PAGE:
This railroad quartet was singing out over the potential of an emerging niche market with their purchase of the rotund roundhouse that could house 13 locomotives in its stalls. There was also a large railyard to store hundreds of cars and an 80-foot-long turntable that would get the local stalled train industry reversing directions in a hurry.

These men all heard that same message of hope rolling closer and closer: “I think I can, I think I can, I think I can.”


ONE OF THOSE guys fueled by the power of positive thinking was Nebraska Northwestern’s president and chief investor, Jack Nielsen of Alliance. He was an Army veteran and a former IBM employee with a mechanical engineering degree from the University of Nebraska who came back home to found Diamond Hill Farms, a potato- and grain-farming operation. For decades, the sound of a tractor in a field was the steady beat of his life, but trains had always been music to his ears.

As a young boy, Nielsen loved the sound of steam engines huffing and puffing through western Nebraska. He can still see himself back in high school, loading up crates of potatoes from his father’s farm onto the freight trains in Alliance. He worked four years in the railroad industry to provide extra funds to help his young farm business grow after it endured severe hail storms.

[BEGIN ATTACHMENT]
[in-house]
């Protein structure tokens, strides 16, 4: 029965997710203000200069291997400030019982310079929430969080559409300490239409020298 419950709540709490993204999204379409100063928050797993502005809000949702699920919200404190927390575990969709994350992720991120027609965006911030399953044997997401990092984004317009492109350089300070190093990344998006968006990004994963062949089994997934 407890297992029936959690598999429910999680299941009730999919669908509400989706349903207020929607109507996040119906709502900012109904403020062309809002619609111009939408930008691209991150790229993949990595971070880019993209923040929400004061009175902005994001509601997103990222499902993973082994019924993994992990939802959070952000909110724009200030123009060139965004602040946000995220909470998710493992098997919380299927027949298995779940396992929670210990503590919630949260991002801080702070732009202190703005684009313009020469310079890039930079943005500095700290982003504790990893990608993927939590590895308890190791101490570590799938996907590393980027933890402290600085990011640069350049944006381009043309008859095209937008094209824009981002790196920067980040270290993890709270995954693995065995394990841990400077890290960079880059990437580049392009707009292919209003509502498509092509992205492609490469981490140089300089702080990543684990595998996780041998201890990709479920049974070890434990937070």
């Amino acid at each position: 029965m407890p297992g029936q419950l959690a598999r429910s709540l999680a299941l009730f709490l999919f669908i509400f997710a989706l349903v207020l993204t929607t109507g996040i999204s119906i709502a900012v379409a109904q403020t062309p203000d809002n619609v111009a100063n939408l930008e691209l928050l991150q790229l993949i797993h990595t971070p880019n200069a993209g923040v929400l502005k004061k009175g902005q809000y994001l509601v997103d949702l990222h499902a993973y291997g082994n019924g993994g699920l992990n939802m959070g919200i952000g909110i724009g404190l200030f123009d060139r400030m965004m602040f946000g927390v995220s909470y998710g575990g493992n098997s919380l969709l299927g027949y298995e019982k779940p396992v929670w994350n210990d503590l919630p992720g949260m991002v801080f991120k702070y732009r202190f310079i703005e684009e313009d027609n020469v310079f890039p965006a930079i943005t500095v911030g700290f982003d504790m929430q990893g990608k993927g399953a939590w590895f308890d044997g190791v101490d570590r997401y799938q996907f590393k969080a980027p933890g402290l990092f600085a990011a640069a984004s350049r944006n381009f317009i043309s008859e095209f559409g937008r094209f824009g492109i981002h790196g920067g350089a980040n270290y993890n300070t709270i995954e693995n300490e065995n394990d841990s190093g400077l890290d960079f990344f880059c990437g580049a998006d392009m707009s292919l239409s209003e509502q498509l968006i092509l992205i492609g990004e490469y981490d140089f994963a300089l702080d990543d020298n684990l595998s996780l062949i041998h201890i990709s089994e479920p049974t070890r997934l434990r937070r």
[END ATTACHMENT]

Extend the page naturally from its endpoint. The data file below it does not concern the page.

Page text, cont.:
“When I first went and looked at the facility in Chadron I said to myself, ‘Somebody’s got to do something with this,’ ” Nielsen recalled. “The roundhouse was sitting there, the turntable was there. Then just looking at it you had to say, this should not be allowed to go away.”

Nielsen grew concerned in 2005 by the abandonment of 40 miles of track from Merriman to Rushville that was being sold for scrap iron. Two years later, nearly another 40 miles of track just east of Chadron was torn up and sold, derailing a popular 12-mile scenic dinner train tour. Nielsen feared the remaining 25 miles of rail in the region would soon be lost, too. There would be no light at the end of the tunnel for an agricultural industry in northwestern Nebraska that would be forced to pay higher trucking fees to move their crops, he said.